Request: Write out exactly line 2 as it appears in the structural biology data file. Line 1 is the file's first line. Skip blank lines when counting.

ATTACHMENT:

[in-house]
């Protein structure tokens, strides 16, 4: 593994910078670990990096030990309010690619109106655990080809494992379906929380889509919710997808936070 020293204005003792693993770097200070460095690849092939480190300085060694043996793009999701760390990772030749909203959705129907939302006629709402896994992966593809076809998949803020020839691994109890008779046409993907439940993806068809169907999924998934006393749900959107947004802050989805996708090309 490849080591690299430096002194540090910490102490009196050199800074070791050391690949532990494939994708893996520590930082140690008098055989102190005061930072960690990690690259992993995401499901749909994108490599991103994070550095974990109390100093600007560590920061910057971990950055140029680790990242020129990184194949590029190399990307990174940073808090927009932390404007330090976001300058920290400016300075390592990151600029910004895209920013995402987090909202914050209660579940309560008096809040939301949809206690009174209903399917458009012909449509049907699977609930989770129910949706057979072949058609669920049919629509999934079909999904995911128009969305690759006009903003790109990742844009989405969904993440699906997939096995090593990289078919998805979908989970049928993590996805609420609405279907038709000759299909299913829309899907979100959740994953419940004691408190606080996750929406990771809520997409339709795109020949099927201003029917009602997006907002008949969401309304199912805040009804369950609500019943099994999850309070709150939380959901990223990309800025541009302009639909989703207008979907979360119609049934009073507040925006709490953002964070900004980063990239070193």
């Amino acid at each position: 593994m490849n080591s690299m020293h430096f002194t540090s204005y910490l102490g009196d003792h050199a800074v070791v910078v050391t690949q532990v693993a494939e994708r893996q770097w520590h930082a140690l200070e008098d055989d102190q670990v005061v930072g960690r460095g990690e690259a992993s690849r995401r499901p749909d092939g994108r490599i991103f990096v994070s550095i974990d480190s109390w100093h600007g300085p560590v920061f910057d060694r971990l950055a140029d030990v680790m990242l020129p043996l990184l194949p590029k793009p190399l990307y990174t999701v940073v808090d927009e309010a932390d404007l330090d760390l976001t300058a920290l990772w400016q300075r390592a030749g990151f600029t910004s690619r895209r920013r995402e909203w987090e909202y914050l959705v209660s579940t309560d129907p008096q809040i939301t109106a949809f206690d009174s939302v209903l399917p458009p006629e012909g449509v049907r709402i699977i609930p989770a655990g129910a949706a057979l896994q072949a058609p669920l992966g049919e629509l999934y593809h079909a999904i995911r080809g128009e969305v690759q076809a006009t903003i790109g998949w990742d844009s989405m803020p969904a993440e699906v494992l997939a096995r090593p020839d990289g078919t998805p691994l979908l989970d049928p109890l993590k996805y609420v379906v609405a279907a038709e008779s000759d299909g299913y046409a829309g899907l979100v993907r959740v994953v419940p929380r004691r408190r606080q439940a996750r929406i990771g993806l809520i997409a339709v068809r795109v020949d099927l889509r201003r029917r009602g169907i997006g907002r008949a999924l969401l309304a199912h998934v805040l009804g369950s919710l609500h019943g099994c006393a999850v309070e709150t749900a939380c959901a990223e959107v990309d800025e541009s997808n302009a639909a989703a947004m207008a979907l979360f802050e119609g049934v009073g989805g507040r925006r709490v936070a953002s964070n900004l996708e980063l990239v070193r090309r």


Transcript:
């Protein structure tokens, strides 16, 4: 593994910078670990990096030990309010690619109106655990080809494992379906929380889509919710997808936070 020293204005003792693993770097200070460095690849092939480190300085060694043996793009999701760390990772030749909203959705129907939302006629709402896994992966593809076809998949803020020839691994109890008779046409993907439940993806068809169907999924998934006393749900959107947004802050989805996708090309 490849080591690299430096002194540090910490102490009196050199800074070791050391690949532990494939994708893996520590930082140690008098055989102190005061930072960690990690690259992993995401499901749909994108490599991103994070550095974990109390100093600007560590920061910057971990950055140029680790990242020129990184194949590029190399990307990174940073808090927009932390404007330090976001300058920290400016300075390592990151600029910004895209920013995402987090909202914050209660579940309560008096809040939301949809206690009174209903399917458009012909449509049907699977609930989770129910949706057979072949058609669920049919629509999934079909999904995911128009969305690759006009903003790109990742844009989405969904993440699906997939096995090593990289078919998805979908989970049928993590996805609420609405279907038709000759299909299913829309899907979100959740994953419940004691408190606080996750929406990771809520997409339709795109020949099927201003029917009602997006907002008949969401309304199912805040009804369950609500019943099994999850309070709150939380959901990223990309800025541009302009639909989703207008979907979360119609049934009073507040925006709490953002964070900004980063990239070193």